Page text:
On another flood job near Charleville in 1976 (flat, all roads and rail lines covered, no real way of telling where you are, one NDB pointing in the general direction of the airfield) with pregnant lady who had to get to the hospital, 20 min fuel light on for maybe 10 minutes. Ya duz wot ya gotta duz, mate. No point putting it down in water that you are unsure of how deep it is, and no way for anybody to get to you, and no way to tell them where you are anyway, other than a general direction. Way before the days of GPS. It wasn't "practicable" to do much else.
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Re: New B206B3 'low fuel quantity' requirements.

Postby blackstump » Wed Aug 8 2018, 05:12

Eric
are you saying you were flying an aircraft that had 4 gallons of fuel left in it?
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Re: New B206B3 'low fuel quantity' requirements.

Postby Gonsky » Wed Aug 8 2018, 06:53

And you guys wonder why CASA is all over you?

Regards,
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Re: New B206B3 'low fuel quantity' requirements.

Postby blackstump » Wed Aug 8 2018, 07:38

ERIC

So Twice (at least) you having knowing and deliberately violated the requirements for carriage of fixed reserve / AND common knowledge of both unusable fuel, potential gauge inaccuracy, low fuel levels resulting in pumps sucking air, etc



#1
100 L/h,
20-minute fixed reserve - 33 L of fuel.

Unusable fuel 4.0 L
15.2 litres onboard
11.2 useable @ 100lph = 6.7 minutes of flight remaining till flame out

would assume you would have to be flying straight and level to keep the pump inlets wet
coordinated turns etc
other POB getting put into harms way
no place to land - planning


from a BASI report of a JR flameout
https://www.atsb.gov.au/media/2492711/ao2009026.pdf
Table 3: Instrument readings at
300 ft
Time 15:51
Global Positioning
System (GPS) heading 121 °M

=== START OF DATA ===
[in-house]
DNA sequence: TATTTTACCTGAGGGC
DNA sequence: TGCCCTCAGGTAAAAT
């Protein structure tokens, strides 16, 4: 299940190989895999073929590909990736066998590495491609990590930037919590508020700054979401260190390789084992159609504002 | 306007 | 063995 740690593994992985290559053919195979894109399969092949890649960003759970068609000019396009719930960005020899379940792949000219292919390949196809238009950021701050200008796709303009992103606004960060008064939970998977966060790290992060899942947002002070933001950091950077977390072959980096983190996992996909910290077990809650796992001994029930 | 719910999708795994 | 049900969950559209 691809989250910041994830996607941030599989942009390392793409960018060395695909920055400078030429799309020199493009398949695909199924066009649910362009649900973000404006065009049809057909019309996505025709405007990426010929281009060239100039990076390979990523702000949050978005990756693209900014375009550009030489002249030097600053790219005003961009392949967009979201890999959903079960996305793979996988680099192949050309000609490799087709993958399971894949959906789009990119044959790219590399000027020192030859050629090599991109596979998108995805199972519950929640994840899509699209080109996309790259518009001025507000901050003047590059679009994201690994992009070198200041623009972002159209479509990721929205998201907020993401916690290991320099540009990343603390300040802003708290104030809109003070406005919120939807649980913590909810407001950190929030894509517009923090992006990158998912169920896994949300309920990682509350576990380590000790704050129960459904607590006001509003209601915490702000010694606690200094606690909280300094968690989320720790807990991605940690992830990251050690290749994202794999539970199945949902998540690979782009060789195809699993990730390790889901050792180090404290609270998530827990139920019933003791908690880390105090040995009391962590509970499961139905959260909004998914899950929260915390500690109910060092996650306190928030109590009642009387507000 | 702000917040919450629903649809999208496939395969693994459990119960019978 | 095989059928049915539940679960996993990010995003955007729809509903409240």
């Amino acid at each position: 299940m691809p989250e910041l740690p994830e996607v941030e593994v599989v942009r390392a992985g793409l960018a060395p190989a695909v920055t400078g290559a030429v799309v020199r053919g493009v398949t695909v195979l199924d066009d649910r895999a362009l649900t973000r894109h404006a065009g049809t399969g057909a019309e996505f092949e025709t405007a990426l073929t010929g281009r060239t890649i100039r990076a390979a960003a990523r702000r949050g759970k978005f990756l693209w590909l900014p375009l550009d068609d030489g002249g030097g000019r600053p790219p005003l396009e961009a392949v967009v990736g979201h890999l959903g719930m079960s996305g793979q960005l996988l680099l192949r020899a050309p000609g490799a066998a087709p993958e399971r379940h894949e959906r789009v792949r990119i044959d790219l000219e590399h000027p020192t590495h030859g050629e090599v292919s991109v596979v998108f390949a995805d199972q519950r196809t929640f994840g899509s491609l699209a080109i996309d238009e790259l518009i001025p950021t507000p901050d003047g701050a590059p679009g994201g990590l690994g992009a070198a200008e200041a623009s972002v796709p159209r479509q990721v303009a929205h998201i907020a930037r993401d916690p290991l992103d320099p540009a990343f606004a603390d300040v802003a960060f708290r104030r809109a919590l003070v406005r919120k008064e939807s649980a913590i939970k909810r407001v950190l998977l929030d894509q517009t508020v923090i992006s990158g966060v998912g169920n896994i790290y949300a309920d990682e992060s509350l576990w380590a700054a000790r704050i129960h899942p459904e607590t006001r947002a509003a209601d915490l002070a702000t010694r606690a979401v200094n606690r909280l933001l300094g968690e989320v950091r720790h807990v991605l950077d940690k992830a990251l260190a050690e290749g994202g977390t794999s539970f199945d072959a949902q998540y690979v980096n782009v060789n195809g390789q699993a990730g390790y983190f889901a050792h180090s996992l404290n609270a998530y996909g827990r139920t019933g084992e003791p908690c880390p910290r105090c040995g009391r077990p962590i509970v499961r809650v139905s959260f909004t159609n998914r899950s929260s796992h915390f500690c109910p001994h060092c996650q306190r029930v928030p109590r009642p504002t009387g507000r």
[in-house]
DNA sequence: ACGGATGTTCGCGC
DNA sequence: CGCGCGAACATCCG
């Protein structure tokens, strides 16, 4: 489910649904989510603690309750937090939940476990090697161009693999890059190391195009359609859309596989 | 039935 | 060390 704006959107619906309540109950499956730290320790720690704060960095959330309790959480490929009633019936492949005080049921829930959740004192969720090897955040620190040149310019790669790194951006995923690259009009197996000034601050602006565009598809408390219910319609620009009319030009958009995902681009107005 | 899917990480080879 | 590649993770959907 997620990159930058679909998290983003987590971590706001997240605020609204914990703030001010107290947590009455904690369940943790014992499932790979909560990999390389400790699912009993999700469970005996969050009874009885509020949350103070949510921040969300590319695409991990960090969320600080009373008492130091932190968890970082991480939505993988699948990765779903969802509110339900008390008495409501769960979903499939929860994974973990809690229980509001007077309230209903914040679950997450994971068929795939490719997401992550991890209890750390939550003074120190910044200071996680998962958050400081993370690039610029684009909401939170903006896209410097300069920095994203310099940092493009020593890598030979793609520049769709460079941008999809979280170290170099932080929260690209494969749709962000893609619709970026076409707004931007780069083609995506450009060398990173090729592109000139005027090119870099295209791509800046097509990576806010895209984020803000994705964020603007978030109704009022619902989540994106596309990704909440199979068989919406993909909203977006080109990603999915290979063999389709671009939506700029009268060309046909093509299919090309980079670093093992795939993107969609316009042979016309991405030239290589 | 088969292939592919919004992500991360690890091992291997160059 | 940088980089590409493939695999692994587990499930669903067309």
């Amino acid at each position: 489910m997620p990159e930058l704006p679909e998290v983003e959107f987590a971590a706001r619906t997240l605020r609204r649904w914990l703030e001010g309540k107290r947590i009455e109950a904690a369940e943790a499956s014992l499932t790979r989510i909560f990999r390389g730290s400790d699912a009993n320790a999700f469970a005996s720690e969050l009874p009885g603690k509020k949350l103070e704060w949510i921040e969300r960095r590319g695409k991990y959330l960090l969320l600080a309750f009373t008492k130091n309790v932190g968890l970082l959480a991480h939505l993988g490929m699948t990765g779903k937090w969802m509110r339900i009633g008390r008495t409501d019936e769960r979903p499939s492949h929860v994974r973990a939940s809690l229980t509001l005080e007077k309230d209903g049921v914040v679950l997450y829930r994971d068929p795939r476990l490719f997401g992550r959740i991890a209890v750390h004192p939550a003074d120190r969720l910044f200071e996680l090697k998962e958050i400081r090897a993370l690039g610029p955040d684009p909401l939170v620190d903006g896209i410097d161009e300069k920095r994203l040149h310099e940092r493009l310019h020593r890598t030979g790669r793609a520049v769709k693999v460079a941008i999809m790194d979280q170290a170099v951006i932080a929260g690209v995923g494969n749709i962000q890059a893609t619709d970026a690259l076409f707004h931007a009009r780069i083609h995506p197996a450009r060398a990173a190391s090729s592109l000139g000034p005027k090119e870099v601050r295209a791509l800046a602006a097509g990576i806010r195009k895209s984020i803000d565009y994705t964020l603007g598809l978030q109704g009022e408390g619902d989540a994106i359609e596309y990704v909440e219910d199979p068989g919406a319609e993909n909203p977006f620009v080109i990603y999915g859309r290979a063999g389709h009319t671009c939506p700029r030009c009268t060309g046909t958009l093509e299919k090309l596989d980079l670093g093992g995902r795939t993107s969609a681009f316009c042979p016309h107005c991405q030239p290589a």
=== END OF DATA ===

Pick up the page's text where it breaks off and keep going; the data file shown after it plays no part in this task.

GPS speed 43.6 kts
Airspeed 30 kts
Altitude 300 ft
Power turbine speed 47 %
Rotor RPM (Nr) 74 %
Engine torque 0 psi
Rate of descent 800 ft/min
Compressor turbine
speed (N1) 26 %
Compressor turbine
outlet temperature
220 °C
Fuel quantity 9 USG (34 L)

see fuel quantity showing 9gal and the machine flamed out but you had 4 gallons (either indicated or actual)

#2- really?

I quote you -"Ya duz wot ya gotta duz, mate"

yep i bet that would have gone down well with the courts, your employer and the public perception of helicopter pilots if 'luck' had not held

absolute madness and even more so to put it on a site and appear to be quite proud of it!

lets hope you were not an instructor
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Re: New B206B3 'low fuel quantity' requirements.

Postby lowlevelhell » Wed Aug 8 2018, 08:08

Eric Hunt wrote:
Anyone who flies ANY helicopter down to the fuel warning light should be investigated and have his license suspended pending the outcome of said investigation.


Geez, LLH, I would have spent some time in suspension.

It only says "Practicable" which sort of means "don't overfly this airport on your way to the next one."

On another flood job near Charleville in 1976 (flat, all roads and rail lines covered, no real way of telling where you are, one NDB pointing in the general direction of the airfield) with pregnant lady who had to get to the hospital, 20 min fuel light on for maybe 10 minutes. Ya duz wot ya gotta duz, mate. No point putting it down in water that you are unsure of how deep it is, and no way for anybody to get to you, and no way to tell them where you are anyway, other than a general direction. Way before the days of GPS. It wasn't "practicable" to do much else.